External cost of electricity in Northern Ethiopia : households’ willingness to pay to avoid blackouts and environmental costs of windfarms
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- Master's theses (HH)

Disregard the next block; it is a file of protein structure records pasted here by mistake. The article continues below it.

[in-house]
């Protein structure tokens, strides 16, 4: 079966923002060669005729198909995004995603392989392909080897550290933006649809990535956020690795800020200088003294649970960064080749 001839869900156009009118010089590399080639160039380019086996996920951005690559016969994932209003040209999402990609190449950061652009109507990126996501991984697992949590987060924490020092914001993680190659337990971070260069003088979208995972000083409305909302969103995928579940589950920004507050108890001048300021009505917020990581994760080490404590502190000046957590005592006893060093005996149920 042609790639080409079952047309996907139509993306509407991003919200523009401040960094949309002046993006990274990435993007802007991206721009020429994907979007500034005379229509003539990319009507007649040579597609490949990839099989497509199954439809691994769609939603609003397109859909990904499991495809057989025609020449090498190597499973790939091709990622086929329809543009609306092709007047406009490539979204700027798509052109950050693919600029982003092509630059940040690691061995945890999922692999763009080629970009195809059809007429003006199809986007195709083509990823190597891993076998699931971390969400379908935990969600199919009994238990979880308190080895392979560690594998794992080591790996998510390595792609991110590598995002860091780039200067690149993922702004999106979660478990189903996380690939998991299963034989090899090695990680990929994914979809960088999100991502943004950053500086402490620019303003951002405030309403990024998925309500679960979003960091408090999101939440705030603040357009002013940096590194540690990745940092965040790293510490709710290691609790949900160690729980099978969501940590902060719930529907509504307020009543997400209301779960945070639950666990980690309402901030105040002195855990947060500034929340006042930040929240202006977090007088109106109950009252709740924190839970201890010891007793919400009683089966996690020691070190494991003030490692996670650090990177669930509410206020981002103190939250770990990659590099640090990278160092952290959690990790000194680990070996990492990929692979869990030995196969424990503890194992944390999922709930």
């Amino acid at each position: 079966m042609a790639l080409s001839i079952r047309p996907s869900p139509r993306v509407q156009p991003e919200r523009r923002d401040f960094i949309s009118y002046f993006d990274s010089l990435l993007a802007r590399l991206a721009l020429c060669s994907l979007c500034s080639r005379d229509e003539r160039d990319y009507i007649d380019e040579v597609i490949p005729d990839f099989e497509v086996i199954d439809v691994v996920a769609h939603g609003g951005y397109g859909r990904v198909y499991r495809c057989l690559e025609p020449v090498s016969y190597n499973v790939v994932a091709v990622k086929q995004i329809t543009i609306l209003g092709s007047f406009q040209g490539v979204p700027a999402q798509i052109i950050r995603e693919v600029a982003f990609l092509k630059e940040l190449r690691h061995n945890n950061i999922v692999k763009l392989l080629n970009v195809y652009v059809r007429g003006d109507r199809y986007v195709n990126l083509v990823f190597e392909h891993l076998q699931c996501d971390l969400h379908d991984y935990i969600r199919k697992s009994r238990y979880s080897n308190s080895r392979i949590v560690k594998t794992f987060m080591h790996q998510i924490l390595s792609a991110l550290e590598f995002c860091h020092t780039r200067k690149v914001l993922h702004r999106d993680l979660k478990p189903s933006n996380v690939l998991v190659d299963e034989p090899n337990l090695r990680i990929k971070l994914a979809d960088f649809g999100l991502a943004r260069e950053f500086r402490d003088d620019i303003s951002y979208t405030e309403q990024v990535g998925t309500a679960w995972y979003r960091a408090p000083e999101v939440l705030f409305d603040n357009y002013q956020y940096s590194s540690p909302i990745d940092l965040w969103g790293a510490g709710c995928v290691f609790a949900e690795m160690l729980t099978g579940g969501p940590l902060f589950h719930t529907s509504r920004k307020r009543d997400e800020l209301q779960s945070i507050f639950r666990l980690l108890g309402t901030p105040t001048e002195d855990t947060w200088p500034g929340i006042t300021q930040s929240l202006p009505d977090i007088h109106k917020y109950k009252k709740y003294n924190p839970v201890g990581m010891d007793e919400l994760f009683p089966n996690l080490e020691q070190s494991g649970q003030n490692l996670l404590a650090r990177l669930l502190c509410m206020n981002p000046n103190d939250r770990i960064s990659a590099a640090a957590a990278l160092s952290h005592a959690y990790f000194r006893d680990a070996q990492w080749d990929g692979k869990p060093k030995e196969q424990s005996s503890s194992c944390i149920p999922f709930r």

This study aims to value the external costs of a wind farm, and households´ welfare loss due to electricity blackouts in Northern Ethiopia. A Contingent Valuation (CV) survey of a random sample of 200 households was conducted to estimate their willingness-to-pay (WTP) to avoid blackouts as well as their WTP to avoid negative external costs of a windfarm. 150 households were randomly selected from the city of Mekelle, and 50 from the nearby village of Ashegoda where a windfarm is located. OLS, interval regression, logit and tobit regressions are used to identify the factors affecting households´ WTP. The result show mean WTP/household to avoid the external costs of the wind farms to be 374 birr per year which is 24% of their current annual electricity bill. Whereas the mean WTP/household to avoid blackouts was 499 birr per year that is 34% of their current annual electricity bill. Household WTP to avoid external effects of wind power increased significantly with increasing wealth and number of people in the household; and decreasing preference over windfarm construction. Household WTP to avoid blackout increased significantly with increasing wealth, number of blackouts and average length of blackouts. Male respondents have significantly higher WTP for both avoiding blackouts and avoiding external effects of wind farm. The results shows that there is a significant WTP to avoid blackouts, which could justify larger investments by the government (particularly the Ethiopian electric power corporation (EEPCo)) to reduce blackouts. Moreover, based on the results EEPCo should also consider community compensation schemes to compensate for the external costs from the windfarm to the affected households.